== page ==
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dc.contributor.authorBarlow, Charlotteen
dc.contributor.authorWalklate, Sandraen
dc.description.abstractIn December 2015, the criminal offence of coercive control was introduced in England and Wales. Whilst, in this legislation, this concept is presumed to be gender-neutral, there is widespread agreement that coercive control is gendered. Using empirical data gathered in one police force area in the South of England, this paper offers an exploration of the feasibility of the extent to which existing risk assessment practices and understandings of risk embedded within them, can incorporate the phenomenon of coercive control. The findings highlight concerns about gender-blind, incident-led (rather than process-led) approaches to assessing risk when these approaches are set against victim/survivor concerns. These concerns highlight the inherent problems embedded in the contemporary gender-blind embrace of the concept of risk as assumed in practices of risk assessment.en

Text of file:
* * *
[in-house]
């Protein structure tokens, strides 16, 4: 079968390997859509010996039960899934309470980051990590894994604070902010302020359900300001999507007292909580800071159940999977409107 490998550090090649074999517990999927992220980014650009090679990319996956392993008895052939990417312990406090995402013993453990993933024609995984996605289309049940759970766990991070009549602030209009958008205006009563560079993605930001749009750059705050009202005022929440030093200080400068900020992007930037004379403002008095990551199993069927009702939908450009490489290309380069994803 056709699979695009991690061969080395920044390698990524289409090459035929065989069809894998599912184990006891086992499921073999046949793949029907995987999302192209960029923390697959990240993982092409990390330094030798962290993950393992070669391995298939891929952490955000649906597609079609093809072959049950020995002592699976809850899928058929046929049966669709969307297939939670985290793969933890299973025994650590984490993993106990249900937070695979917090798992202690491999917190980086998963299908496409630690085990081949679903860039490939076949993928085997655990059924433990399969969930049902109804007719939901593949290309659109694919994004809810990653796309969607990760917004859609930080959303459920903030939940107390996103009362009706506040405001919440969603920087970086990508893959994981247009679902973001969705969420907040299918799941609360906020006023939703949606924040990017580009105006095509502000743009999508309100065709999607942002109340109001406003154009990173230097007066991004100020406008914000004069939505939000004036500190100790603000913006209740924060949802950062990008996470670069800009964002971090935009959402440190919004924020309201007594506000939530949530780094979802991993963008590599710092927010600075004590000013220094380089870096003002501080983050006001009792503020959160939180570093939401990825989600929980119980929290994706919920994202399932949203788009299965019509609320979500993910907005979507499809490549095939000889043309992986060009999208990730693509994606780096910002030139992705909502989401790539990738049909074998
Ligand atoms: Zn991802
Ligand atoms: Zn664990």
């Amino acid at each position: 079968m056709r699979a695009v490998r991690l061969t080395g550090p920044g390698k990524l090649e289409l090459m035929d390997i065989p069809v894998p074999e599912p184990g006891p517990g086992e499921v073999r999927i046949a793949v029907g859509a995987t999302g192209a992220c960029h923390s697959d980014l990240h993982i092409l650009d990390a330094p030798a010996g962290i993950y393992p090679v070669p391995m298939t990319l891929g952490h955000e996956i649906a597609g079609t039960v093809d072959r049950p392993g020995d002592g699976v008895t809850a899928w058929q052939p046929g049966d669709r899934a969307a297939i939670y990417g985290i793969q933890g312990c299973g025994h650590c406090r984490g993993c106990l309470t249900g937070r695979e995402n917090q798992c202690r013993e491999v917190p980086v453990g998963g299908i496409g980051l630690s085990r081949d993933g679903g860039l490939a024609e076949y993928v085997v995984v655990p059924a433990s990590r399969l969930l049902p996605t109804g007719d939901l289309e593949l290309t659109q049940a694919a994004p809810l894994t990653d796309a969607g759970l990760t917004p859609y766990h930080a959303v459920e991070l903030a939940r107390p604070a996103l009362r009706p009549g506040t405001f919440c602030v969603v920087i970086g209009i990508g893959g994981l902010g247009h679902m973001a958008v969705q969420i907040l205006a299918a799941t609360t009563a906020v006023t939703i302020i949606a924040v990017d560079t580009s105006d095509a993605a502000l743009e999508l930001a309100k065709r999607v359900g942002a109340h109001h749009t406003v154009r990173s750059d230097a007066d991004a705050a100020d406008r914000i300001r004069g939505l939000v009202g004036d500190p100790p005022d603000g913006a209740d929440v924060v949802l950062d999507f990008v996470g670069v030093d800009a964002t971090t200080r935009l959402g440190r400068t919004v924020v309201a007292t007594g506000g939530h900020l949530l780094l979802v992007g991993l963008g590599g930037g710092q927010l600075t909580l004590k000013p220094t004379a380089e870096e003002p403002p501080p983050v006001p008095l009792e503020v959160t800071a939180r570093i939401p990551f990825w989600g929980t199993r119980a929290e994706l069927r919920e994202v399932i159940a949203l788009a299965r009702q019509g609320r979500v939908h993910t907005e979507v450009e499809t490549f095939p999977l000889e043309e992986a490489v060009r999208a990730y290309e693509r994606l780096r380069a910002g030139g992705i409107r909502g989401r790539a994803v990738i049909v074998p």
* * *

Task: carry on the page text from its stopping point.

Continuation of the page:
dc.publisherOxford Academicen
dc.relation.ispartofThe British Journal of Criminologyen
dc.subjectCoercive controlen
dc.titleGender, risk assessment and coercive control: Contradictions in terms?en
dc.typeJournal Articleen
dc.subject.readinglistANROWS Notepad 2021 February 11en
dc.subject.listANROWS Notepad 2021 February 11en
Appears in Collections:ANROWS Notepad 2021
Journal Articles

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